Question: Why should music in sacrament meetings be different from music in other Church meetings?
Answer: There is only one standard for music in the Church. It applies to music and all other performing and fine arts. It is best stated in the words of our Thirteenth Article of Faith: "If there is anything virtuous, lovely, or of good report or praise worthy, we seek after these things. "We have been encouraged to cultivate wholesome, uplifting, and edifying music because it blesses everybody. It brings joy and happiness into our lives.
Music presented in sacrament meetings is intended to support the worship experience of each member of the Church. It "should be worshipful, faith-promoting, and gospel-oriented" (General Handbook of Instructions, p. 7-2). It should include the basic elements of a prayer (see Doctrine & Covenants 25:12), containing a devotional quality and reverential mood. "Music in sacrament meetings should help members worship and feel the sacred spirit of the Sabbath and the spirit of revelation" (Church Music Handbook, 1993, p.2).
Sacred music which does not meet these guidelines will generally not support a meaningful worship experience. It may, instead, draw too much attention to itself.
The act of worship consists of showing love, reverence, and devotion for God and the gospel. It strengthens our spirits beyond the strength of our physical bodies and, therefore, helps us to gain salvation. We are commanded to worship the true and living God and to do it by the power of the spirit and in the way the Lord has ordained.
Music in sacrament meetings is inspirational and appropriate when it conforms to a delicate balance of basic ingredients of worshipful music; simple melodies, agreeable harmonies, and subdued rhythmic patterns will generally result in the most desirable kind of music for worship.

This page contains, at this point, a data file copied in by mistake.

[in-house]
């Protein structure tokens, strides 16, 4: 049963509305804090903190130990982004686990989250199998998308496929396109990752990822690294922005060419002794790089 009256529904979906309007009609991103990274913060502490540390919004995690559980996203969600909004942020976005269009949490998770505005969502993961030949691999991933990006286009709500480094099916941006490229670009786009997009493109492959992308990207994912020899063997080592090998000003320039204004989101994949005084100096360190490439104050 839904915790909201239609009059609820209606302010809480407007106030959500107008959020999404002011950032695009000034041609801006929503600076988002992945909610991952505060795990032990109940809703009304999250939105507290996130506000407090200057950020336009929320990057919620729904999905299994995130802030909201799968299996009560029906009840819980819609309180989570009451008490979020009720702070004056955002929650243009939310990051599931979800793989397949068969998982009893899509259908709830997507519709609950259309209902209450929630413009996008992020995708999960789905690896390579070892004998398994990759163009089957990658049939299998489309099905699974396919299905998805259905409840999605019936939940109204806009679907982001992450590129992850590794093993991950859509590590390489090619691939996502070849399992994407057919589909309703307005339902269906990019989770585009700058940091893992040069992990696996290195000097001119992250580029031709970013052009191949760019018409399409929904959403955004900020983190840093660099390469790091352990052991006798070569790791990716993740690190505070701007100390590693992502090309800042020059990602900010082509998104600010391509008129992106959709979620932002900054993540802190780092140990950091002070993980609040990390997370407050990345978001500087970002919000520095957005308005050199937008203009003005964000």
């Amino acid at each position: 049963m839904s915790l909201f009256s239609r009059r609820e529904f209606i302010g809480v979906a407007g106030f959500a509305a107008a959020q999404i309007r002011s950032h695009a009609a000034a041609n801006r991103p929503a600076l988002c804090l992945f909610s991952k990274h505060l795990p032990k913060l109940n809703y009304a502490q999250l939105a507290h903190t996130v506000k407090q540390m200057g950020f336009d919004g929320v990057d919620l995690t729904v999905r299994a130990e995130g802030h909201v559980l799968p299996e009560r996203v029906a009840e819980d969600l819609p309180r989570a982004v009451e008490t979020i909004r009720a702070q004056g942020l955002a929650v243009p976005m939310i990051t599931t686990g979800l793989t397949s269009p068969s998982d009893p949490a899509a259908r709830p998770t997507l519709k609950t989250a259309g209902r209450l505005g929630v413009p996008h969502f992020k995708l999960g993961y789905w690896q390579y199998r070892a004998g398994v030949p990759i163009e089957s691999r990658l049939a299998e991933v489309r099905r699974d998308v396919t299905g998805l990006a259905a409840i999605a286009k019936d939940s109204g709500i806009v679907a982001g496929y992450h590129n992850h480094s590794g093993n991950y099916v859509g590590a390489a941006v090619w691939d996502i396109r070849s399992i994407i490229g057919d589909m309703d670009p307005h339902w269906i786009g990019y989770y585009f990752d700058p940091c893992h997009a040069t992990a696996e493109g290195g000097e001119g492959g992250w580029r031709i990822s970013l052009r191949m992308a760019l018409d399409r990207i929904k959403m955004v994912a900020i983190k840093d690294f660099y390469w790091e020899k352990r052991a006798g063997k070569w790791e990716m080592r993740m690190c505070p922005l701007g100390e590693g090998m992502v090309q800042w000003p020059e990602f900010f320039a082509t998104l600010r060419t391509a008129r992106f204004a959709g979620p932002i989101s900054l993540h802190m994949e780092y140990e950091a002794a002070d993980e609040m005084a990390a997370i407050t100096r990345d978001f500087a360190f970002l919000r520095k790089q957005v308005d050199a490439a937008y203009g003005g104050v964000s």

Hymns, anthems, and hymn arrangements that use dissonances sparingly are often most suitable in sacrament meetings. Other sacred music that meets guidelines may also be used on occasions. These might include such favorites as "The Lord’s Prayer," "O Divine Redeemer," "God So Loved the World," "l Walked Today Where Jesus Walked," "In My Father’s House Are Many Mansions," "The King of Love My Shepherd Is," "Still, Still With Thee," and "Love So Amazing, So Divine."
Although most musical selections for sacrament services should come from the Church-published Hymns, the Children’s Songbook, orThe Choirbook, other appropriate music that is in keeping with the spirit of the hymns of the Church may occasionally be used. (See Bulletin 1995-1; Church Music Handbook , 1993, p. 20).
"Music can set an atmosphere of worship which invites (the) spirit of revelation, of testimony . . . the Spirit does not ratify speech nor confirm music which lacks spiritual substance." (President Boyd K. Packer, October 1991 General Conference).